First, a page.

NI TestStand is software for running test sequences that automates many of the functions that are common to a piece of test software, such as user permission management, UUT data input, report generation, and database logging. However, in some cases the built-in TestStand functionality is either not specific enough or not required.
There are ways to override this behavior within TestStand itself, but it can be easier to implement your specific requirements using your own programming language of choice rather than learning the ins and outs of the TestStand API. Everything you can do in TestStand can be done with ActiveX API calls to the TestStand engine, and example operator interfaces are provided for C++, C#, CVI, LabVIEW, and VB.NET. TestStand projects typically use a special model sequence, either one of the built-in types (Sequential, Batch, or Parallel) or a modified version of one of the built-in sequence types that directs the general test flow from UUT data input, main sequence execution, through to report generation and displaying the overall result.
In this blog post, we’ll be discussing one of the methods that can be used to override TestStand functionality for a simplified user experience, UI Messages, and how to use them. You can follow along with our project example.
In a recent Genuen project, the design goal was to provide a simple operator interface for an end-of-line tester that would hide most of the complexity of the TestStand engine. The built-in user management or report generation was not needed, and database logging was done through a custom cloud API from another vendor. Rather than trying to accomplish this within the TestStand sequential process model and overriding the database logging function, we chose to dispense with using a TestStand model entirely and performed a direct call to a single sequence and configured a LabVIEW operator interface to handle sequence setup and database logging. This operator interface was based on the Simple LabVIEW user interface example.
In order to accomplish this goal, two of TestStand’s more advanced features were used: UI Messages and custom step types with a Post-Step substep.
UI Messages are a method for getting your sequence file to talk to your operator interface through a callback and, optionally, to give your user interface the opportunity to talk back before the sequence proceeds to the next step. Since the custom step type depends on UI Messages for its function, let’s start with UI Messages.
From the TestStand side, the method is pretty straightforward:
With the adapter type set to ActiveX/COM, drop an Action step into your sequence.
Select NI TestStand (<Your version here>) API as the Automation Server.
Type in Thread as the Object Reference.
Choose Thread as the Object Class.
Select PostUIMessageEx as the Call Method.
Custom UI Message Setup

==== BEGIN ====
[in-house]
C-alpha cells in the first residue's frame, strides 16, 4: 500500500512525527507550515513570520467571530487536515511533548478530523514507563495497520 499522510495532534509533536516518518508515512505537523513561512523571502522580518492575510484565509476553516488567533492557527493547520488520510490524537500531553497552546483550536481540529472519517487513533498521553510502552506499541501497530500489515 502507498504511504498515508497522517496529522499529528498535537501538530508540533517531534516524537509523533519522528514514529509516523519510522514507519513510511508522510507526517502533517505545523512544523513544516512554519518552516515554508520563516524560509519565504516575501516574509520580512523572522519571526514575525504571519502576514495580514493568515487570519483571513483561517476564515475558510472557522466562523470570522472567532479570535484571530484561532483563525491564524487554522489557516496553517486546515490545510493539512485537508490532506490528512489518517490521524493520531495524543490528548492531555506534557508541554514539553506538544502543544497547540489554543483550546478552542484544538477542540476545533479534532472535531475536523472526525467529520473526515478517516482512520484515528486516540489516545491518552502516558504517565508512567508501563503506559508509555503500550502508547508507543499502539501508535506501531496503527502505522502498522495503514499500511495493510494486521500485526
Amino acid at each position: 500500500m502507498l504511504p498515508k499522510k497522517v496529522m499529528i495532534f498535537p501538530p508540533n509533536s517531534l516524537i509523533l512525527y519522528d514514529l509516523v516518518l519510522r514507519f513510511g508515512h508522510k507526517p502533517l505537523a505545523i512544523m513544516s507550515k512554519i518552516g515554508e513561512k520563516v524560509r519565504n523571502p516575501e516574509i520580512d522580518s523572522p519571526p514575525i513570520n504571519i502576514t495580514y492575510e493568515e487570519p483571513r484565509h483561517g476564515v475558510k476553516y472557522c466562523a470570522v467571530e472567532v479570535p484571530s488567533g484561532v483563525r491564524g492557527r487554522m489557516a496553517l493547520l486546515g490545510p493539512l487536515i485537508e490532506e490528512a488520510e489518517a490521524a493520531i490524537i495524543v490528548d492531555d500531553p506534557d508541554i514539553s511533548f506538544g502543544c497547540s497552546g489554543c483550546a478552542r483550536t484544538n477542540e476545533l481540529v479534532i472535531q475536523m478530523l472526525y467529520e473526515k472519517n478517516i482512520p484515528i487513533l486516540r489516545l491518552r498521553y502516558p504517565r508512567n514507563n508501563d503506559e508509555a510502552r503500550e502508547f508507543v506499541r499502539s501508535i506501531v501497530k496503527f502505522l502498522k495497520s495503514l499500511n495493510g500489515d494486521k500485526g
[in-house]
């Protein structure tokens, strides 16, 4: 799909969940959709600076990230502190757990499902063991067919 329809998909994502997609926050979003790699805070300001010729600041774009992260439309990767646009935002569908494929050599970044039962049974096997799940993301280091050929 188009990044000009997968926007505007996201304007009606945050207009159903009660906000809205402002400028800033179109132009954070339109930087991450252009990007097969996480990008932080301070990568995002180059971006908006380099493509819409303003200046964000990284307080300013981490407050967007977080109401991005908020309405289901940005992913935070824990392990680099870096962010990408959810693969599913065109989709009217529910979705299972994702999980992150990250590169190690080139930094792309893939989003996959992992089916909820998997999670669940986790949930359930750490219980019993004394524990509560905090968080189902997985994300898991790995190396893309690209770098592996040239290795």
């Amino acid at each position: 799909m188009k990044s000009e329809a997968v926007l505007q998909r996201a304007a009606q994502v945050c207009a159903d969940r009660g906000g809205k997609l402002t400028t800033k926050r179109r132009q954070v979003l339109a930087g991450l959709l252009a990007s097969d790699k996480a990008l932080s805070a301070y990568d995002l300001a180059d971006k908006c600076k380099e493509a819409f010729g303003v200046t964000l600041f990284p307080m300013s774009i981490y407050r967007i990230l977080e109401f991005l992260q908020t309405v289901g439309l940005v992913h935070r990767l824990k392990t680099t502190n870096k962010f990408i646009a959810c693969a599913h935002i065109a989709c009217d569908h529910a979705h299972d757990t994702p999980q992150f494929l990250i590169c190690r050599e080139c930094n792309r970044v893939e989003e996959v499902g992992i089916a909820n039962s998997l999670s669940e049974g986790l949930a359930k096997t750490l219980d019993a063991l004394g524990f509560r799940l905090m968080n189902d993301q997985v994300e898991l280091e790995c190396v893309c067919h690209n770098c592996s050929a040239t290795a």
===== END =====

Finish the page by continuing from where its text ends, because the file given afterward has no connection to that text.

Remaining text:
In this example, we used the user message base number “+ 200” as a code to transmit a simple status message to the operator interface. So, under eventCode, you can type in UIMsg_UserMessageBase + xxx or simply use 10,000 as the lowest number when defining your custom messages. In this case, we sent the payload in the stringDataParam field. You can also pass a numeric value or an activeX object. If not using those, be sure to enter Nothing as the activeXDataParam. The synchronous field, when set to True, will pause the test sequence until your operator interface code is done processing the callback allowing, for example, the operator interface to populate sequence variables in TestStand.
On the LabVIEW side, a new callback must be registered to process the UI Messages. In the simple UI, this is done in the Register Event Callbacks case of the TopLevel VI. (In the full featured UI, an operator interface that ships with TestStand, this can be done in the Configure Event Callbacks VI, but I am focusing on the simple UI here.):
In the Reg Event Callback node, expand the bottom of the node and select UserMessage from the event dropdown box.
Wire up the Application Manager wire and the UI Data wire the same way as the already-registered callbacks above.
Finally, right click on the VI Ref input and select Create Callback VI. This will automatically create the callback VI with the appropriate inputs and attach a static reference to that VI to the VI Ref input.
The block diagram will be completely empty except for the input controls. An example for handling the status message is shown below. The display error VI is from the example code while the StatusBar VI is one of our reuse library VI’s that updates a timestamped string indicator on the main front panel.
Status Message Example
A second status message example shows how to use the Thread object to get the SequenceContext and set variables back in the executing sequence. If the calling message from the sequence has synchronous set to True, the execution will wait for everything here to finish before proceeding. In the case below, we set FileGlobals.SerialNumber from a LabVIEW global variable populated by the operator interface before sequence execution even begins.
Another Status Message Example